Finally, Lowe on his overall impression of his first Braves camp: “It’s fantastic. I’ve said since Day 1, he [Cox] allows you to do your routine. So I’ve been doing my regular-season routine in between each start the last three weeks. So that makes it easy. Instead of, ‘everyone’s got to run on Tuesday, we’re going to run 10 poles,’ he knows you’re going to get your work in. It’s kind of hard to complain when a guy lets you do your regular routine.”…
– Casey Kotchman on not having a 40-homer type guy in the lineup: “We didn’t really have anybody that could hit 40 over there [with his former team, the L.A. Angels]. When you have guys that can take extra bases, hit balls to the gaps, the home runs are overrated. You’ll take them any time because it’s instant runs on the board, and obviously as a lineup we would like to him ‘em, and who knows maybe we will. But when you don’t have name guys who are established who’ve done it, it’s moot.
“You need to have quality at-bats with guys on base. Pitchers can pitch to guys with a lot of holes in their swings who are going to hit a lot of homers. They know if they make their pitches, guys make outs. Whereas if you can hit, they know they’ve got to work, especially with guys on base. We just need to put the guys out there.”
OK, enough baseball talk. Let’s talk sleep patterns, etc: Just to expound upon something I was saying this morning on the other blog to a question from Chris from the Rock, about why or how some people (including me) post at 3 or 4 a.m.: My sleep patterns during spring training are stupid. Illogical. Unhealthy.
I’ll fall asleep at 10 o’clock sitting in this uncomfortable loveseat chair thing that doesn’t face the TV. Rather than angle it toward the TV, which would be too easy, I’ll instead sit in it sideways, with my legs on top of one chair arm. I’ll wake up at 1:30 with my leg feeling like it’s been amputated, it’s so numb from being almost hyperextended and blood flow cut off for 3-1/2 hours.
Then I’ll hobble around for 10 minutes, literally wondering if I might have done permanent damage this time. I’ll sit up for a while, read the comments, post one or two, watch the third or fourth replay of SportsCenter, read part of a magazine, fall asleep again literally while flossing my teeth watching the second half of an NBA game replay on ESPN, and wake two hours later with floss wrapped around my finger so tight that it’s as numb as my leg was earlier.
By now it’s 5:30 a.m. and my alarm’s going to go off in 45 minutes or so. So to complete my idiot’s cycle of [non] sleep, I’ll typically just decide to stay awake and make coffee.
And if that’s more information than anyone needs, well, sorry. I’m loopy and cranky from no real sleep. Point is, this lifestyle, or my approach to this lifestyle, to spring training, isn’t conducive to normal human existence. But caffeine and adrenaline, and Padrons and Cohibas, make things better.
Besides, it’ll be back to normal soon, when the regular season begins, and I can resume my regular pattern going to bed at 3 a.m. and waking at 9 a.m., like a regular person. What’s that? Whaddya mean?
Going back to Atlanta for the weekend, last couple of days off before we go into the final stretch and directly into the season opener at Philly, etc. Can’t watch Kansas play in the NCAA tournament while on Disney grounds or within sight of Disney property, as its resulted in a list of dismal upsets in the past, ranging from both of those first-round NCAA tourney exits a few years back, to the loss to Baylor the other day in the Big 12 tourney (made the mistake of putting it on in the pressbox TV at Dark Star, figuring no way the curse could affect my boys in a second-round Big 12 tourney game vs. Baylor).
Anyway, while home I’m gonna try to a little more reconnaissance in the mission to establish a new blog CD/record store. We can only mourn Ella Guru’s demise for so long, have to turn to the page and find another purveyor of quality music. Gotta get the new CDs by Jimmie Dale Gilmore and Atlanta’s own Black Lips (who happen to be playing here in downtown Orlando on March 30 at The Social, along with another stellar Atlanta band, Gentlemen Jesse & His Men).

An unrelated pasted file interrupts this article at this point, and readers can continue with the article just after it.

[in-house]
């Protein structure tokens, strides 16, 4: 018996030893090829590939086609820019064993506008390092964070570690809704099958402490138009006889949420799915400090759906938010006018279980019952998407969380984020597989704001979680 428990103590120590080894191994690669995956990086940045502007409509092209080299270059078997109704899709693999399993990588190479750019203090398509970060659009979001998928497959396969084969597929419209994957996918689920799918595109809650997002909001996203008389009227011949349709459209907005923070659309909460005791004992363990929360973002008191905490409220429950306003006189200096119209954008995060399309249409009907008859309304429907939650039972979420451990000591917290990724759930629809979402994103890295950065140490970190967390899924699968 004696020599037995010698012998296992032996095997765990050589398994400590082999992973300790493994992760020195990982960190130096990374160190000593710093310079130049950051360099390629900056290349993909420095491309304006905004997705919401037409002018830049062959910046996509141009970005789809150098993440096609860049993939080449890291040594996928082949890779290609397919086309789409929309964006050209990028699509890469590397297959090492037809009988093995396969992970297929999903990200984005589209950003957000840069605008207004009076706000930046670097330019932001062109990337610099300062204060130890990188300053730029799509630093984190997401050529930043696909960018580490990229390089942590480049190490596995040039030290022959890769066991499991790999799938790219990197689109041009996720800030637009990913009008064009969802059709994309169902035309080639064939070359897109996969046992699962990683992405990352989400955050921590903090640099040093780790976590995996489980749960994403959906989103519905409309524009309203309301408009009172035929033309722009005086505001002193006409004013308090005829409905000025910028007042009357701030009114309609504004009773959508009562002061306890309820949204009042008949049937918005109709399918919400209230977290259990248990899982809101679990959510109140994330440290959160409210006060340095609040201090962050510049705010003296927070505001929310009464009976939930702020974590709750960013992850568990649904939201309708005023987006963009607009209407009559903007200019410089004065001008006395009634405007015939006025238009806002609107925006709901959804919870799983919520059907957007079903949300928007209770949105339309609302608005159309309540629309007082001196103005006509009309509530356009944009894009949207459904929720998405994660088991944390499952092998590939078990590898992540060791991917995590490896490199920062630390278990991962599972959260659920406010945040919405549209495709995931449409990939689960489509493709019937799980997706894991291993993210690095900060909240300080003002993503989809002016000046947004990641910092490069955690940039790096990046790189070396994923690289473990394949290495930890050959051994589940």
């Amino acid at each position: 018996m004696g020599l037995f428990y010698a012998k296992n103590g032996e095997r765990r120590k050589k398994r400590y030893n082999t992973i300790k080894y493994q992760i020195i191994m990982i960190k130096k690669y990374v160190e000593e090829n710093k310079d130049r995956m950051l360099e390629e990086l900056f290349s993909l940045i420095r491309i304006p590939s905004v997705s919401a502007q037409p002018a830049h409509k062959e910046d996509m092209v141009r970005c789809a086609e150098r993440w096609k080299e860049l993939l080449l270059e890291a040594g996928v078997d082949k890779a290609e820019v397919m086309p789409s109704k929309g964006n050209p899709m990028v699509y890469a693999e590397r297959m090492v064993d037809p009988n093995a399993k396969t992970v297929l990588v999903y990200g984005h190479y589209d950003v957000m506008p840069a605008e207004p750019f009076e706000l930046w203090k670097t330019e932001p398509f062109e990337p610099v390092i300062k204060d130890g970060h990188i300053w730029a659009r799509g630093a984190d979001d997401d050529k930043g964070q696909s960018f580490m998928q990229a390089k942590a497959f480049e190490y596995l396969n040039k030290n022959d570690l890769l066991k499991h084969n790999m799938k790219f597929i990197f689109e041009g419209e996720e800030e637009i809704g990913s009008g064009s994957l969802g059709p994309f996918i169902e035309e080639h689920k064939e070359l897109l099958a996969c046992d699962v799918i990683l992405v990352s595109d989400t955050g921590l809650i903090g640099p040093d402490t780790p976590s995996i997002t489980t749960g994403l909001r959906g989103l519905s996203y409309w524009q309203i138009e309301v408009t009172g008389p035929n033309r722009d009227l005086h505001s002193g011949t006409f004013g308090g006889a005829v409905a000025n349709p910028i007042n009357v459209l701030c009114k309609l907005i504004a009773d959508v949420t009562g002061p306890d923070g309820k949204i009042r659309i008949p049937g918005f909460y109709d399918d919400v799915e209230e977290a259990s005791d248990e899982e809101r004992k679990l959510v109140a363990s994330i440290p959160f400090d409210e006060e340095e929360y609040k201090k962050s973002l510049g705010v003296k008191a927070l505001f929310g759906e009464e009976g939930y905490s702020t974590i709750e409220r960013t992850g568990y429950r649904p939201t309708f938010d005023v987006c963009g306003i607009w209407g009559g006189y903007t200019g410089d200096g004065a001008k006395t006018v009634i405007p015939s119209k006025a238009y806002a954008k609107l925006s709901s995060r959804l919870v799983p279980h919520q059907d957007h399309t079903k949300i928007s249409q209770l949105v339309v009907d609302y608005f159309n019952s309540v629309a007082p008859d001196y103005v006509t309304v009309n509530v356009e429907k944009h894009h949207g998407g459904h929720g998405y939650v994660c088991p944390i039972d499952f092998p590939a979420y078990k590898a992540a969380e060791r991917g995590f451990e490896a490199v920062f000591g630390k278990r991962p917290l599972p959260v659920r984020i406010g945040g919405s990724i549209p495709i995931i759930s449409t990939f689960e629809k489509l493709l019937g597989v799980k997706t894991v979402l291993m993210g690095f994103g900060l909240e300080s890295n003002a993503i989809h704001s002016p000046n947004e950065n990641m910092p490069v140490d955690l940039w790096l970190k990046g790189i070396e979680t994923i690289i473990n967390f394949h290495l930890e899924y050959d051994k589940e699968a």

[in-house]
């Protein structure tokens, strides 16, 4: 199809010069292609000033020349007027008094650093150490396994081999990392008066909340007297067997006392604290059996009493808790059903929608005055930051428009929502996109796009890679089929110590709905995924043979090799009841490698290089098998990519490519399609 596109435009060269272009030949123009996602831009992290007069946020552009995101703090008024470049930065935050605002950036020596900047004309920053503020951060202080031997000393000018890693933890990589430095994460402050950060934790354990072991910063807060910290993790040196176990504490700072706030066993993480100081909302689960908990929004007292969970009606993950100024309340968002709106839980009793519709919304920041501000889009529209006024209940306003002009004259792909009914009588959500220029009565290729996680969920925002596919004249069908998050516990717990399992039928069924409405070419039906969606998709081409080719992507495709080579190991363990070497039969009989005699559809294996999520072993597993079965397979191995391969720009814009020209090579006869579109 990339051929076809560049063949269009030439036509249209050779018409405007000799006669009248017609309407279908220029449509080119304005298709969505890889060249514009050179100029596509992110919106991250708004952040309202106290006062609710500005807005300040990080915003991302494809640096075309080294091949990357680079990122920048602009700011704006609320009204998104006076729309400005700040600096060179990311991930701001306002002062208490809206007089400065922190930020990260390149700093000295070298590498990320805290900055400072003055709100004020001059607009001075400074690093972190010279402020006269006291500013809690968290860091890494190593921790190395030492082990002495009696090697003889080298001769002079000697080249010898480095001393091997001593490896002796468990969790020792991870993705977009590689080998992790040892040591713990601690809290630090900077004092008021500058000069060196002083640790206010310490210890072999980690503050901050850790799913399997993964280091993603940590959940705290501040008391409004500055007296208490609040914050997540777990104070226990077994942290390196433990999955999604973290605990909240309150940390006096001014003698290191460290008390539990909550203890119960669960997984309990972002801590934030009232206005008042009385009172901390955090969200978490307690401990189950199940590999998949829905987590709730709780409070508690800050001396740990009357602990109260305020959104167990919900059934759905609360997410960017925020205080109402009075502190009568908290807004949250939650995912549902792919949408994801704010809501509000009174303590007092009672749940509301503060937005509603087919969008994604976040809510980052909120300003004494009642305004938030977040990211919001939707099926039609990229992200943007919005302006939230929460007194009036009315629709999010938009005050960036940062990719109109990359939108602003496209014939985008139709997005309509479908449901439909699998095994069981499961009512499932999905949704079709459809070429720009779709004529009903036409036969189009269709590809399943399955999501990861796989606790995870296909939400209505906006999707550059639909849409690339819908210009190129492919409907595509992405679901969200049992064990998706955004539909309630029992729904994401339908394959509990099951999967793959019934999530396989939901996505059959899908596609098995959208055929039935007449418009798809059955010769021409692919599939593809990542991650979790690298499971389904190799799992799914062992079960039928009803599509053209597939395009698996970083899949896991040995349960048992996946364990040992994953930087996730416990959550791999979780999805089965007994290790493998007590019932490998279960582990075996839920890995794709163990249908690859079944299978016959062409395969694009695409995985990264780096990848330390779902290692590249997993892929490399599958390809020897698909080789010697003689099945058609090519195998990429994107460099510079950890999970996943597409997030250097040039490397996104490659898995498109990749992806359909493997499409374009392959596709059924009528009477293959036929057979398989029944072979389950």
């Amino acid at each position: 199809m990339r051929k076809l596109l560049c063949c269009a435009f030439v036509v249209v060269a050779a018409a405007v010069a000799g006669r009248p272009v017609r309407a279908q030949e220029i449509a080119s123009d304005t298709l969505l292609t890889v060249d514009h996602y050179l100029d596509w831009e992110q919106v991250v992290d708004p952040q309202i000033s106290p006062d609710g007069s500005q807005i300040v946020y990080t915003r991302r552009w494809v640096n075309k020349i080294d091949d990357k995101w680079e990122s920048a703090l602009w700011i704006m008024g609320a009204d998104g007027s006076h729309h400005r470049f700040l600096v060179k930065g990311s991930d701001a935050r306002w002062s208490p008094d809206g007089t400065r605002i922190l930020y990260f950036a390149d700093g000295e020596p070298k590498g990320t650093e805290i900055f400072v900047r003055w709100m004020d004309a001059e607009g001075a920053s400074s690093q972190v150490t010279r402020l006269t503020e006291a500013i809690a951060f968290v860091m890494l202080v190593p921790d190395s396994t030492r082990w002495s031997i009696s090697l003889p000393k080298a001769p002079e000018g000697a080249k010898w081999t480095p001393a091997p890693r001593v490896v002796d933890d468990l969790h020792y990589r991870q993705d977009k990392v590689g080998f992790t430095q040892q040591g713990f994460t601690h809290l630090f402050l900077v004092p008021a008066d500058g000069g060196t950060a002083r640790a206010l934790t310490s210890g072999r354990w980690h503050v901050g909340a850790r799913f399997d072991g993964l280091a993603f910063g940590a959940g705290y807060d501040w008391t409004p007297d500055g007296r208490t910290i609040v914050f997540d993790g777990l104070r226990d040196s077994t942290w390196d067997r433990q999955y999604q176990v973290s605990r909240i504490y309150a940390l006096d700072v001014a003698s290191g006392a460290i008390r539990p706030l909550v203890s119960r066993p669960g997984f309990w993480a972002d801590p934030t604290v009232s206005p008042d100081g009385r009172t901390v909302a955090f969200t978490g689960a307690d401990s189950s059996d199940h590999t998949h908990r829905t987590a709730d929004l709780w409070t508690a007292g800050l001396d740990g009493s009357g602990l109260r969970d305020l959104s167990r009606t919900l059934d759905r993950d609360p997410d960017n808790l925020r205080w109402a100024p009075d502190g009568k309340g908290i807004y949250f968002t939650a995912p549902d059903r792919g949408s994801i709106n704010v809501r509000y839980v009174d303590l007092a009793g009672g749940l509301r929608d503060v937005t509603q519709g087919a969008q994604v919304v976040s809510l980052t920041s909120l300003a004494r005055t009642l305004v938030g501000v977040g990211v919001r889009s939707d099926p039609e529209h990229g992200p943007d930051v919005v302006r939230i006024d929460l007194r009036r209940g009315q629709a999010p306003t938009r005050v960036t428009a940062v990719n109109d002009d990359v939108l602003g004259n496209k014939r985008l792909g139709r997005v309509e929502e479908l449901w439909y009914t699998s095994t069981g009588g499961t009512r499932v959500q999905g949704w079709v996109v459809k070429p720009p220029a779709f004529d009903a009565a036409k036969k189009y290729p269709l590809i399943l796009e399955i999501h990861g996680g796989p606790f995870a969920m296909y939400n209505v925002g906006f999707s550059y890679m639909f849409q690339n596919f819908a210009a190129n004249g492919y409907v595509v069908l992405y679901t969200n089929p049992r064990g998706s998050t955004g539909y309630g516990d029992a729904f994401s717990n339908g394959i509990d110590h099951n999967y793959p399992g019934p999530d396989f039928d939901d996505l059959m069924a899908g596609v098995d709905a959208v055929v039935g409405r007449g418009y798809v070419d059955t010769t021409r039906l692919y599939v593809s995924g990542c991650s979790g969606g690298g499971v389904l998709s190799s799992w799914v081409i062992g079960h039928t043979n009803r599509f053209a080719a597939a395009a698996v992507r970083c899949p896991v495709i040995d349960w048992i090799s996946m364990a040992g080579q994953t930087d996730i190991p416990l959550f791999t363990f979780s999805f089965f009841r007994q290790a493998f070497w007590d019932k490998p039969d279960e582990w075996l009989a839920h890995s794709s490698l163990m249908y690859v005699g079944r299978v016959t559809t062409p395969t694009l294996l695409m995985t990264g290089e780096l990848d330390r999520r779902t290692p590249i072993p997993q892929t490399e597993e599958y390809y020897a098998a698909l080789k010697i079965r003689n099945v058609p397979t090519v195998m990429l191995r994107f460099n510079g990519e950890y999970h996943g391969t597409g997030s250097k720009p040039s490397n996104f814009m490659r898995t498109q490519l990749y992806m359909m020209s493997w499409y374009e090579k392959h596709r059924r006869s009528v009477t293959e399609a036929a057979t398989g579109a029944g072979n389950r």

I’m leaning toward giving our much-sought (yeah, right) endorsement to Wuxtry Records (I’m talking about the one by Emory, not far from my house, but you near Athens, Ga., can enjoy the larger store over there). Always loved the cramped, old-school, dusty-record-bin feel of the place, the one on North Decatur Road.
When I went in there a couple of weeks ago, the guy behind the counter struck up a conversation when I asked for the new Neko Case CD,and and next thing you know, the dude’s burning me a copy of the hard-to-get third CD from Bob Dylan’s Tell Tale Signs: The Bootleg Series, Vol. 8. The two discs in the regular package are outstanding, but the third, which they only made available in a special overpriced package with a coffee-table book you’d probably look at twice, is even better. And the guy burned me a copy of it, and he would’ve burned you one, too, if you were there (he doesn’t know me, I don’t know him, I never mentioned what I did for a living or anything like that, because I never do anyway, because I hate talking about Braves baseball when I’m in a record store, unless it’s with Don, who knows how to do it painlessly).
If you have the time, here’a a link by brother sent me to a a good read on a dude, James McMurtry, who in the past decade has moved to the very top of my list of favorite singer-songwriters, as most of you know by now: http://www.slate.com/id/2213709/
Alright, that’s it. Gotta wrap this up and write a Yunel Escobar story for tomorrow. Here’s a ditty from Mr. Waits’ terrific Small Change album.
“THE PIANO HAS BEEN DRINKING (NOT ME)” by Tom Waits
The piano has been drinking, my necktie is asleep
And the combo went back to New York, the jukebox has to take a leak
And the carpet needs a haircut, and the spotlight looks like a prison break
And the telephone’s out of cigarettes, and the balcony is on the make
And the piano has been drinking, the piano has been drinking…
And the menus are all freezing, and the light man’s blind in one eye
And he can’t see out of the other
And the piano-tuner’s got a hearing aid, and he showed up with his mother
And the piano has been drinking, the piano has been drinking
As the bouncer is a Sumo wrestler cream-puff casper milktoast
And the owner is a mental midget with the I.Q. of a fence post
‘Cause the piano has been drinking, the piano has been drinking…
And you can’t find your waitress with a Geiger counter
And she hates you and your friends and you just can’t get served without her
And the box-office is drooling, and the bar stools are on fire
And the newspapers were fooling, and the ashtrays have retired
‘Cause the piano has been drinking, the piano has been drinking
The piano has been drinking, not me, not me, not me, not me, not me